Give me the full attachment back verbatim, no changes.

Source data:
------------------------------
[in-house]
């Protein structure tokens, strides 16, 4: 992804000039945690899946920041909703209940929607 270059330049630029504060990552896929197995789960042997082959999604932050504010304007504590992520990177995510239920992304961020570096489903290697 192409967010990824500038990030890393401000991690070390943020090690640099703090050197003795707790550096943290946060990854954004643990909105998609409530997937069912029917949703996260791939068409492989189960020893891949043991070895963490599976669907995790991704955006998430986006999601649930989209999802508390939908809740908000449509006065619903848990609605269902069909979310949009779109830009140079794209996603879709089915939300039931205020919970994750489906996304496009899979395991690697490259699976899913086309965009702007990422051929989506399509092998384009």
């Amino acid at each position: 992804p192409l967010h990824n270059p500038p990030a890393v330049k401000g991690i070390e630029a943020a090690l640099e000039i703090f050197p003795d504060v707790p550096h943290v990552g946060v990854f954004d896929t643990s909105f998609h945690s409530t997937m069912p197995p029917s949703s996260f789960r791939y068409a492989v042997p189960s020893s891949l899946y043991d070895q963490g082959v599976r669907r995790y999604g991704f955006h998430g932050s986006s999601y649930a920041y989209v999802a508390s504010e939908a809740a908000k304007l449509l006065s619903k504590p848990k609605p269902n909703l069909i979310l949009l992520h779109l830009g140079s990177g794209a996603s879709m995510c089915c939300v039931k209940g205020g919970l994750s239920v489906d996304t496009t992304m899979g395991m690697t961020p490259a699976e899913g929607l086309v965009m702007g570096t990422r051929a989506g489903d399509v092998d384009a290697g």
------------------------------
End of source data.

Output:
[in-house]
């Protein structure tokens, strides 16, 4: 992804000039945690899946920041909703209940929607 270059330049630029504060990552896929197995789960042997082959999604932050504010304007504590992520990177995510239920992304961020570096489903290697 192409967010990824500038990030890393401000991690070390943020090690640099703090050197003795707790550096943290946060990854954004643990909105998609409530997937069912029917949703996260791939068409492989189960020893891949043991070895963490599976669907995790991704955006998430986006999601649930989209999802508390939908809740908000449509006065619903848990609605269902069909979310949009779109830009140079794209996603879709089915939300039931205020919970994750489906996304496009899979395991690697490259699976899913086309965009702007990422051929989506399509092998384009």
């Amino acid at each position: 992804p192409l967010h990824n270059p500038p990030a890393v330049k401000g991690i070390e630029a943020a090690l640099e000039i703090f050197p003795d504060v707790p550096h943290v990552g946060v990854f954004d896929t643990s909105f998609h945690s409530t997937m069912p197995p029917s949703s996260f789960r791939y068409a492989v042997p189960s020893s891949l899946y043991d070895q963490g082959v599976r669907r995790y999604g991704f955006h998430g932050s986006s999601y649930a920041y989209v999802a508390s504010e939908a809740a908000k304007l449509l006065s619903k504590p848990k609605p269902n909703l069909i979310l949009l992520h779109l830009g140079s990177g794209a996603s879709m995510c089915c939300v039931k209940g205020g919970l994750s239920v489906d996304t496009t992304m899979g395991m690697t961020p490259a699976e899913g929607l086309v965009m702007g570096t990422r051929a989506g489903d399509v092998d384009a290697g």